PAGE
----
At this time there is no known cure for hyposmia (decrease ability to smell) or anosmia (complete loss of smell or inability to smell). Smell problems are often overlooked in the medical community since they are not deemed critical to living yet they have a great impact upon our lives as I stated before. Much research is needed in this field particularly if it has potential to alter our moods and cognition.

However, the best we can do is try to augment gustatory strategies and be cognizant of potential hazards and install protective measures such as fire alarms- since smoke may not be detected. Make sure inspect expiration dates of food carefully. Simulated odors are available to use while cooking for those of us who cannot smell to increase sensation of flavor. However, these odors are quiet pungent to normal smelling people so would not advice using if there are people who have normal smell in family.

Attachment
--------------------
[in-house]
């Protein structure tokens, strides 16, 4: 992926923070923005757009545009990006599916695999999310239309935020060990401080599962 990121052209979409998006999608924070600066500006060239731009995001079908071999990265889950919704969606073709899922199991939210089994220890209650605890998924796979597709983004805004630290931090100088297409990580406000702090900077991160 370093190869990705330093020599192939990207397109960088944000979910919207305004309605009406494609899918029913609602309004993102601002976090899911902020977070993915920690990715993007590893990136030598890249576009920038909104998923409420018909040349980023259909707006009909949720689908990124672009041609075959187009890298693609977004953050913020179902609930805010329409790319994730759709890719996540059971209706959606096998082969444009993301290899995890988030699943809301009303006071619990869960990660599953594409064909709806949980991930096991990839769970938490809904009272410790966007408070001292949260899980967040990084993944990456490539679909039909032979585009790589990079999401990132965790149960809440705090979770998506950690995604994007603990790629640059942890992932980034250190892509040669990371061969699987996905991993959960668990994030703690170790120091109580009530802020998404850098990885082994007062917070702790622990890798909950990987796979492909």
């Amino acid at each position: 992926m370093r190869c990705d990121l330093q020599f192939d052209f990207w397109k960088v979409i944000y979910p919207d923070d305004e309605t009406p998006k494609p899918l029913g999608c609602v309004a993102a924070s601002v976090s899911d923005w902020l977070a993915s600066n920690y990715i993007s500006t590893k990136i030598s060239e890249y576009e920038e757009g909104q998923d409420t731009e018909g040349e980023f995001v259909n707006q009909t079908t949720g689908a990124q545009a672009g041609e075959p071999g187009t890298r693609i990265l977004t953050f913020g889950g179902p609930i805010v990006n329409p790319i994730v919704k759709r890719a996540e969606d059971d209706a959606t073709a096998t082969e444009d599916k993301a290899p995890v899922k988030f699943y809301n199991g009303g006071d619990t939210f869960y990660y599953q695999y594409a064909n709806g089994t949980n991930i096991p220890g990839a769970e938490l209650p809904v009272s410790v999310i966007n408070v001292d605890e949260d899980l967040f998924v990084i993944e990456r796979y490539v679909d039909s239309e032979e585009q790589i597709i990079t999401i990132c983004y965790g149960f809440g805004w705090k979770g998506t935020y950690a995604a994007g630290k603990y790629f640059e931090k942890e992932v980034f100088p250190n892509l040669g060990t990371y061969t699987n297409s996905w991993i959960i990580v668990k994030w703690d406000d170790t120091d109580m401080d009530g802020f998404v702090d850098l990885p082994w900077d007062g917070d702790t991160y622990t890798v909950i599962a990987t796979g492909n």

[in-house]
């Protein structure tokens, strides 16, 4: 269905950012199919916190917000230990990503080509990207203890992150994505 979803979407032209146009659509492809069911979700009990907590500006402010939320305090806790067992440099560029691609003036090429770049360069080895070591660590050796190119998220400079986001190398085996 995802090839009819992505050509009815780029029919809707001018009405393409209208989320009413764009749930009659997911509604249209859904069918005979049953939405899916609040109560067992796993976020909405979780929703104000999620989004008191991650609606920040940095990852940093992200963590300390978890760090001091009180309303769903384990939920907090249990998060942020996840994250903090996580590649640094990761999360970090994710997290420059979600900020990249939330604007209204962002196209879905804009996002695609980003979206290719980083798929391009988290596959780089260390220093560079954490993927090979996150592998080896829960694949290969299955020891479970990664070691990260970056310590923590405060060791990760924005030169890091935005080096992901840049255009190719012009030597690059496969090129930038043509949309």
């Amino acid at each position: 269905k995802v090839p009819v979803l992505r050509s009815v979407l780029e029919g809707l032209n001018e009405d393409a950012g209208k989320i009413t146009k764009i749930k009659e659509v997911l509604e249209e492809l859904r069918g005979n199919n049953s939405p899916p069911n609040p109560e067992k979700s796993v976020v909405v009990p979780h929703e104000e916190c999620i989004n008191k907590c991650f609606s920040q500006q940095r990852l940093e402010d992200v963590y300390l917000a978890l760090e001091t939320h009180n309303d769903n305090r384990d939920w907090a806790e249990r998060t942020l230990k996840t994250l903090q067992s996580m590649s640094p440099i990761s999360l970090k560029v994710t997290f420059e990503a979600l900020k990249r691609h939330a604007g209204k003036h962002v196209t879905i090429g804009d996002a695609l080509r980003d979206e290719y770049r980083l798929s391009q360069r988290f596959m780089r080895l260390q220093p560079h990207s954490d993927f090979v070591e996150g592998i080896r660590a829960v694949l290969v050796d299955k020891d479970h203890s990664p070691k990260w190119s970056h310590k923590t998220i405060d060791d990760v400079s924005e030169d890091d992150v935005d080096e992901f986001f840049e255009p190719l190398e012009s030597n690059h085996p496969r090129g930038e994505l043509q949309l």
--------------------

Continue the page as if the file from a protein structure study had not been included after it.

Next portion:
Other ways to circumvent this is by enhancing gustatory senses via creative cooking such as preparing and eating foods which are spicy, crunchy, and full of aromatic herbs, as well as adding color and textures to your foods in order to engage your other senses like sight and make your whole mouth titillate and vibrate with joy….. Bon Appetite!th3UYAHPMC

Source:

http://www.hindawi.com/journals/pd/2011/450939/

http://www.pdf.org/en/science_news/release/pr_1333646414

parkinson's awareness month, parkinson's disease, parkinsons health and beauty tips, research in parkinson's disease

THE CHANGING FACE OF PARKINSON’S DISEASE : By Dr. De Leon

“Your spark can become a flame and change everything!”- E.D. Nixon

parkinson facesAs we commemorate one more year of Dr. Parkinson’s Birthday, we are reminded of the great accomplishments in the area of PD  and neuroscience since he was a prominent physician in London. Yet,  human kind has been battling a form of  ‘Parkinson’s’, if not the same illness, for centuries before Dr. Charcot put a name to it in honor of James, dating back to the times of  ancient India. From history we know that this disease does not discriminate against race, ethnicity, or social economic status. Currently, it is believed that there are approximately 10 million people world-wide suffering from this disease.